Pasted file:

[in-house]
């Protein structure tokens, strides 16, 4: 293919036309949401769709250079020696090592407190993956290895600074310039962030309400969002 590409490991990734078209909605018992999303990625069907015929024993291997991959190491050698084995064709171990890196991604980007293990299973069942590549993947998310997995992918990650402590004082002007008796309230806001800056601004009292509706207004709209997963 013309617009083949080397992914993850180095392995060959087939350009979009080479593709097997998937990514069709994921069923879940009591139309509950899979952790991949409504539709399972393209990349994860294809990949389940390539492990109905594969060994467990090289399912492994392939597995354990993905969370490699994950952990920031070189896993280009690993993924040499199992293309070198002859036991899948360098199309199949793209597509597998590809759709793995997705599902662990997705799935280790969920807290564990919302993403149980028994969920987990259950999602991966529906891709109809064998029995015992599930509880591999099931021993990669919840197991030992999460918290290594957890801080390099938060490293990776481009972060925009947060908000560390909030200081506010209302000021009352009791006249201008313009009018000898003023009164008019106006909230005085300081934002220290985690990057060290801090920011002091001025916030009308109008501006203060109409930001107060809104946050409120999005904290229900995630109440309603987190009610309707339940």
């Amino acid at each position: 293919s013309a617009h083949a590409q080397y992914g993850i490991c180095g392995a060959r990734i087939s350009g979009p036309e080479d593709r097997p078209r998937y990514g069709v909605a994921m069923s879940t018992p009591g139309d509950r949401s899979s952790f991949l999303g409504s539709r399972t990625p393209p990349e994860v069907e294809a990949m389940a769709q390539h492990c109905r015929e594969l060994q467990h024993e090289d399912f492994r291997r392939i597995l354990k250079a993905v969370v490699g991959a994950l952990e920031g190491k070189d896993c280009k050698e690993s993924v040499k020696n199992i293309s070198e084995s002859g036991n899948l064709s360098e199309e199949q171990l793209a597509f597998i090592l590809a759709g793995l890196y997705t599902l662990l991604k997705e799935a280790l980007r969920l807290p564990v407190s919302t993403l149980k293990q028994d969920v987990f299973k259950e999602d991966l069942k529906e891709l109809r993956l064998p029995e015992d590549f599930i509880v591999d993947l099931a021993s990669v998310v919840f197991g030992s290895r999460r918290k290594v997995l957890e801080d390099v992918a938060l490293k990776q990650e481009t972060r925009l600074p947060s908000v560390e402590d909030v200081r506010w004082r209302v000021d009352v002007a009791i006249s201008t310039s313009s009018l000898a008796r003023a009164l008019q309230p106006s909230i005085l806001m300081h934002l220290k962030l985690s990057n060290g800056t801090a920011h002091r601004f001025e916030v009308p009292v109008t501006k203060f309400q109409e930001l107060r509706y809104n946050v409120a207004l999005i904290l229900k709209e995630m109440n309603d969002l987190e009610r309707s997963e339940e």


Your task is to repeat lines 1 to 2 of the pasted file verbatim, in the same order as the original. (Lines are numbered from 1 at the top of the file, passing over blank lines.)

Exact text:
[in-house]
């Protein structure tokens, strides 16, 4: 293919036309949401769709250079020696090592407190993956290895600074310039962030309400969002 590409490991990734078209909605018992999303990625069907015929024993291997991959190491050698084995064709171990890196991604980007293990299973069942590549993947998310997995992918990650402590004082002007008796309230806001800056601004009292509706207004709209997963 013309617009083949080397992914993850180095392995060959087939350009979009080479593709097997998937990514069709994921069923879940009591139309509950899979952790991949409504539709399972393209990349994860294809990949389940390539492990109905594969060994467990090289399912492994392939597995354990993905969370490699994950952990920031070189896993280009690993993924040499199992293309070198002859036991899948360098199309199949793209597509597998590809759709793995997705599902662990997705799935280790969920807290564990919302993403149980028994969920987990259950999602991966529906891709109809064998029995015992599930509880591999099931021993990669919840197991030992999460918290290594957890801080390099938060490293990776481009972060925009947060908000560390909030200081506010209302000021009352009791006249201008313009009018000898003023009164008019106006909230005085300081934002220290985690990057060290801090920011002091001025916030009308109008501006203060109409930001107060809104946050409120999005904290229900995630109440309603987190009610309707339940």